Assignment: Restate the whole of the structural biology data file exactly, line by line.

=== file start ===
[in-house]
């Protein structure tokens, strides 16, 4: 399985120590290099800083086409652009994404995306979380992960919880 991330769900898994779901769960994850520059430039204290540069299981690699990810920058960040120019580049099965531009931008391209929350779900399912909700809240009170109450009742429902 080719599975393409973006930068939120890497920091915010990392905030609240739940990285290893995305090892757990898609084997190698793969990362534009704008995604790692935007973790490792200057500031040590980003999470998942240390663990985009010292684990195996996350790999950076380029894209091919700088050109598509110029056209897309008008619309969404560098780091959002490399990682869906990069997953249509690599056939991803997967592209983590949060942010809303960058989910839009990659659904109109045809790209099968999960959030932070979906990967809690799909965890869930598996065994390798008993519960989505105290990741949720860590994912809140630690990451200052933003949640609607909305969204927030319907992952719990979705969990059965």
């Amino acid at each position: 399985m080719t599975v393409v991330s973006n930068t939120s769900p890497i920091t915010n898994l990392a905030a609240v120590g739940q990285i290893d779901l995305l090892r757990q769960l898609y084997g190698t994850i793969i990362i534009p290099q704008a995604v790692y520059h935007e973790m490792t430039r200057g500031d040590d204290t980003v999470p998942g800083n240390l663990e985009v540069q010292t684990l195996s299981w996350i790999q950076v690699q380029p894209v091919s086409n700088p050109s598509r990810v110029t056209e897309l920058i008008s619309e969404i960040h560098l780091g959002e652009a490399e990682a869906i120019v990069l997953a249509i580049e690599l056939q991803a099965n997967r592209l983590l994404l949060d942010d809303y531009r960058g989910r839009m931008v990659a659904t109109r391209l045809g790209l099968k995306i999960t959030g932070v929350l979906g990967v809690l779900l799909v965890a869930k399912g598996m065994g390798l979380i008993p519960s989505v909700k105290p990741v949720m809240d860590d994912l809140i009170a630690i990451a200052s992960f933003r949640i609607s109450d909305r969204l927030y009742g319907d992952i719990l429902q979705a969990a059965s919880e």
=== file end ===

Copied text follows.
[in-house]
């Protein structure tokens, strides 16, 4: 399985120590290099800083086409652009994404995306979380992960919880 991330769900898994779901769960994850520059430039204290540069299981690699990810920058960040120019580049099965531009931008391209929350779900399912909700809240009170109450009742429902 080719599975393409973006930068939120890497920091915010990392905030609240739940990285290893995305090892757990898609084997190698793969990362534009704008995604790692935007973790490792200057500031040590980003999470998942240390663990985009010292684990195996996350790999950076380029894209091919700088050109598509110029056209897309008008619309969404560098780091959002490399990682869906990069997953249509690599056939991803997967592209983590949060942010809303960058989910839009990659659904109109045809790209099968999960959030932070979906990967809690799909965890869930598996065994390798008993519960989505105290990741949720860590994912809140630690990451200052933003949640609607909305969204927030319907992952719990979705969990059965």
């Amino acid at each position: 399985m080719t599975v393409v991330s973006n930068t939120s769900p890497i920091t915010n898994l990392a905030a609240v120590g739940q990285i290893d779901l995305l090892r757990q769960l898609y084997g190698t994850i793969i990362i534009p290099q704008a995604v790692y520059h935007e973790m490792t430039r200057g500031d040590d204290t980003v999470p998942g800083n240390l663990e985009v540069q010292t684990l195996s299981w996350i790999q950076v690699q380029p894209v091919s086409n700088p050109s598509r990810v110029t056209e897309l920058i008008s619309e969404i960040h560098l780091g959002e652009a490399e990682a869906i120019v990069l997953a249509i580049e690599l056939q991803a099965n997967r592209l983590l994404l949060d942010d809303y531009r960058g989910r839009m931008v990659a659904t109109r391209l045809g790209l099968k995306i999960t959030g932070v929350l979906g990967v809690l779900l799909v965890a869930k399912g598996m065994g390798l979380i008993p519960s989505v909700k105290p990741v949720m809240d860590d994912l809140i009170a630690i990451a200052s992960f933003r949640i609607s109450d909305r969204l927030y009742g319907d992952i719990l429902q979705a969990a059965s919880e």